In conclusion, we cite the first recommendation from Choices for Stewardship, the December 2018 report of the Baker Administration’s Commission on the Future of Transportation:

  1. Prioritize investment in public transit as the foundation for a robust, reliable, clean, and efficient transportation system.

In this spirit, we thank the Senate for making investment in public transit a priority for FY 2020.

Respectfully submitted,

Mayor Jon Mitchell, City of New Bedford

Mayor Daniel Rivera, City of Lawrence

Mayor Alex Morse, City of Holyoke

Mayor Paul Heroux, City of Attleboro

Mayor Stephen L. DiNatale, City of Fitchburg

William F. Martin, Mayor, City of Greenfield

Linda Dunlavy, Executive Director, Franklin Regional Council of Governments

Tim Brennan, Executive Director, Pioneer Valley Planning Commission

Frederick Kidder, President/CEO, SouthCoast Chamber

Maddie Ribble, Director of Public Policy and Campaign Strategy, Massachusetts Public Health Association

Andre Leroux, Executive Director, Massachusetts Smart Growth Alliance

Chris Dempsey, Director, Transportation for Massachusetts

Nancy Goodman, Vice President for Policy, Environmental League of Massachusetts

Stacy Thompson, Executive Director, LivableStreets Alliance

Heather McMann, Executive Director, Groundwork Lawrence

Mayor Donna Holaday, City of Newburyport

Mayor David Narkewicz, City of Northampton

Mayor Thomas W. Bernard, City of North Adams

Cathy Ann Viveiros, City Administrator, City of Fall River

Thomas Matuszko, Executive Director, Berkshire Regional Planning Commission

Marc Draisen, Executive Director, Metropolitan Area Planning Council

Jack Lank, President/CEO, The United Regional Chamber of Commerce

Marie Oliva, President & CEO, Cape Cod Canal Region Chamber

Wendy Garf-Lipp, Executive Director, United Neighbors of Fall River

Janet Domenitz, Executive Director, MASSPIRG

Joseph Kriesberg, President, Massachusetts Association of Community Development Corporations

Deb Pasternak, Chapter Director, Sierra Club, Massachusetts Chapter

John MacDougall, Sylvia Parsons and Jack Spence, Co-Chairs, 350Mass Transportation Working Group

Elena Letona, Executive Director, Neighbor to Neighbor

Wendy Landman, Executive Director, WalkBoston

Scott Zadakis, Director, CrossTown Connect TMA

Judith L. Kirk, Director of Community Impact, YouthConnect Worcester

Kevin McCaffrey, Director of Government and Community Relations and Special Projects, Office of Advancement, Mount Holyoke College

Jim Kolesar, Vice President, Berkshire Interfaith Organizing

Elizabeth Isherwood, Communications Director, Rail to Boston Coalition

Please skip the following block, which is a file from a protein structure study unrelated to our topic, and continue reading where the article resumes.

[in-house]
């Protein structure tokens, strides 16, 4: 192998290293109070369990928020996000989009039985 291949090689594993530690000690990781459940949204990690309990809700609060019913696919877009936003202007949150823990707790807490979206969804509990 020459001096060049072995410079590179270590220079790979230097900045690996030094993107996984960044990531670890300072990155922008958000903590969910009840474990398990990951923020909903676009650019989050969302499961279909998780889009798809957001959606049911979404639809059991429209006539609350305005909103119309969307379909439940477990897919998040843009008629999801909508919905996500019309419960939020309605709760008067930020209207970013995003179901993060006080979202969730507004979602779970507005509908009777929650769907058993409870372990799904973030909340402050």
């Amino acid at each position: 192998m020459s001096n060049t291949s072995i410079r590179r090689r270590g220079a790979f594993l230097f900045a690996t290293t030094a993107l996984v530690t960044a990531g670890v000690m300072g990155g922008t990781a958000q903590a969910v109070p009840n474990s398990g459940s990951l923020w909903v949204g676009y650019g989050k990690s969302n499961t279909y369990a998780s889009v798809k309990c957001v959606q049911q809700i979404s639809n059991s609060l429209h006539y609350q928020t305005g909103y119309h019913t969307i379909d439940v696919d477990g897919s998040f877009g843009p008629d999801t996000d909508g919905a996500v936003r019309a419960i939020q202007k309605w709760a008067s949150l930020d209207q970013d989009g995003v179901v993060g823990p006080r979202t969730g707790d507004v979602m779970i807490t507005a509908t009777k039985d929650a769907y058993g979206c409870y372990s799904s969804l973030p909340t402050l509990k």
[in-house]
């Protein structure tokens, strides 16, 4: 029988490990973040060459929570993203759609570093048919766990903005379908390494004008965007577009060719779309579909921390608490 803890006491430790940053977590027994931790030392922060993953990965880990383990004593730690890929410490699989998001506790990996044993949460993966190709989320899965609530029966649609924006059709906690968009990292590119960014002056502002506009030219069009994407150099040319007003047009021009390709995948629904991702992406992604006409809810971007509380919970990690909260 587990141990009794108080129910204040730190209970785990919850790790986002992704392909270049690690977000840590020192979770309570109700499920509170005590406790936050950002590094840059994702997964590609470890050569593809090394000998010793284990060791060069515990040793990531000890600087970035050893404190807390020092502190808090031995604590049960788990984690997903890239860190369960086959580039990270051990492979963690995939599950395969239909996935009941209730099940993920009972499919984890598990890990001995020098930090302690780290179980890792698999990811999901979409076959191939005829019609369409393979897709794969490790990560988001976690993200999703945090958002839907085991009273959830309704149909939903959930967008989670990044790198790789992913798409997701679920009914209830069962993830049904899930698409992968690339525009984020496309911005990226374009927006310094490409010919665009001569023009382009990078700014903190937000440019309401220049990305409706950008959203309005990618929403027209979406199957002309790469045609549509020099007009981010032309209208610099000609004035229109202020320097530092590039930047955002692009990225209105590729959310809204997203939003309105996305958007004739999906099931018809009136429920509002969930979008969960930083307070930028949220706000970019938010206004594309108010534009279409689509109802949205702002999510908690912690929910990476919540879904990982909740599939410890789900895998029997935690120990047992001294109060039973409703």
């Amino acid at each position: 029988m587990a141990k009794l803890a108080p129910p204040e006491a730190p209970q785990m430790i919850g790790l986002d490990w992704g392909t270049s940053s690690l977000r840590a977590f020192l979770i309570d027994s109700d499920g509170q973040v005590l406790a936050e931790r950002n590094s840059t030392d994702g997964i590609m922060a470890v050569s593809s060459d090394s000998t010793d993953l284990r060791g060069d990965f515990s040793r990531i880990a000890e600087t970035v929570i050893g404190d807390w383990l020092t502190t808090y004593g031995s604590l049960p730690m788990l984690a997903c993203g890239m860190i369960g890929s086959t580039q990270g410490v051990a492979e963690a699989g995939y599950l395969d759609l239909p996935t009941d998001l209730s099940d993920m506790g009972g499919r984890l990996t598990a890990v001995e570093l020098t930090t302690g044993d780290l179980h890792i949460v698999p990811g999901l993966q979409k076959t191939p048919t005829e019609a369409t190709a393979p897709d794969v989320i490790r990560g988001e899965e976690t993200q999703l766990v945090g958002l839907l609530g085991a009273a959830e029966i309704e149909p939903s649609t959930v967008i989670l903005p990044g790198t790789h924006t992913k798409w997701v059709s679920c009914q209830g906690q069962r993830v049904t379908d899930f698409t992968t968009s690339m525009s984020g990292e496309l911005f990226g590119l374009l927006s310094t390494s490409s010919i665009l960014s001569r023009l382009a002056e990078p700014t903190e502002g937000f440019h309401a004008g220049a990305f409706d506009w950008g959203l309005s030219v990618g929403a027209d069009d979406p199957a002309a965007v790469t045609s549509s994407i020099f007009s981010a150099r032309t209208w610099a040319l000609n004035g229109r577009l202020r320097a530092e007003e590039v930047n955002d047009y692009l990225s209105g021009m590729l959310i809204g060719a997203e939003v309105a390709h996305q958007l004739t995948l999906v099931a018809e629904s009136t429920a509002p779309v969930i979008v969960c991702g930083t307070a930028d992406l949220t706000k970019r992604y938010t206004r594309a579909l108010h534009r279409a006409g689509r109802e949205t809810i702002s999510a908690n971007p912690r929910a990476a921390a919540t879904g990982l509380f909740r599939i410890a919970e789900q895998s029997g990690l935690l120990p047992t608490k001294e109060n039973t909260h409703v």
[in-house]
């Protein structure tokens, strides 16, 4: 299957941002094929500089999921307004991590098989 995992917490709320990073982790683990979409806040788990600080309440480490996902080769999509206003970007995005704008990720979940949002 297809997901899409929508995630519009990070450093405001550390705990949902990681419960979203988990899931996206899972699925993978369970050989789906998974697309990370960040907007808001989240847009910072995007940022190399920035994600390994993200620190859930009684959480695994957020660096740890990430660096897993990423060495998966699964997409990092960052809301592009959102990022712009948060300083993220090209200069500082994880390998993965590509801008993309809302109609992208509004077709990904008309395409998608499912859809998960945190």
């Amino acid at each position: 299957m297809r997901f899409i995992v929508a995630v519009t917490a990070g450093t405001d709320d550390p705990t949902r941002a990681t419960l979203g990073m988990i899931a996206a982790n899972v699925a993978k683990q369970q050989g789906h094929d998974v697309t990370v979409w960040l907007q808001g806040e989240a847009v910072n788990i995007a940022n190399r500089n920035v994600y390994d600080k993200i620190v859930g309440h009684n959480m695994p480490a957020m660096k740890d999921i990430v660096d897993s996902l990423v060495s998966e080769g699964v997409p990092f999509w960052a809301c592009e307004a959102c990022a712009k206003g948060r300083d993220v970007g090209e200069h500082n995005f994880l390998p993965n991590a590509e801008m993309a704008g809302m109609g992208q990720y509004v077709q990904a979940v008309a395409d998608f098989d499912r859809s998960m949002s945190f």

Jennifer Lee, Systems Advocate, Stavros

Corinn Williams, Executive Director, Community Economic Development Center

Janie Katz-Christy, Director, Green Streets Initiative

Jessica Collins, Executive Director, Public Health Institute of Western MA

Victoria Waterman, Chief Executive Officer, Girls, Inc. of Worcester

Staci Rubin, Senior Attorney, Conservation Law Foundation

Carolyn Villers, Executive Director, Massachusetts Senior Action Council

Kerry Conaghan, VP Community Impact, United Way of Central Massachusetts

Patty Flanagan, Director of Wellness and Health Equity, YWCA Central Massachusetts

Samuel Masinter, Associate Vice President for College Relations, Smith College

Margaret Coffin, CEO, Center for Living & Working, Inc.

David Connell, Vice President/Chief Human Resource Officer, YMCA of Central Massachusetts

Gordon Hargrove, Executive Director, Friendly House, Inc.

Alan Dallmann, Coordinator The Coalition to End Hunger

Justin Lawson, Fund Mass RTAs

Samuel Martin, Executive Director, Worcester Youth Center

Susan Moriarty, MASS Central Regional Coordinator, Mass Advocates Standing Strong

K. Lev Ben-Ezra, Executive Director, Amherst Survival Center

Deb Fastino, Executive Director, Coalition for Social Justice

Christopher M. O’Keeffe, Vice President for Programs, Greater Worcester Community Foundation

Drew Grande, Clean Energy Program Director, Massachusetts Climate Action Network

Joyce Mandell, Founder and Director, Jane Jacobs in the Woo

Lew Finfer, Co-Director, Massachusetts Communities Action Network

Adam Thielker, Transportation Advocacy Coalition

Liz Hamilton, Executive Director, Boys & Girls Club of Worcester

Joe Bellil, VP of Public Affairs & Youth Services, Easter Seals of Massachusetts

Mary Haroyan, Bay State Council of the Blind

Ali, Amrana and Shabaz Soofi, Worker-Owners, WooRides

Scott Avedisian, CEO, Rhode Island Public Transit Authority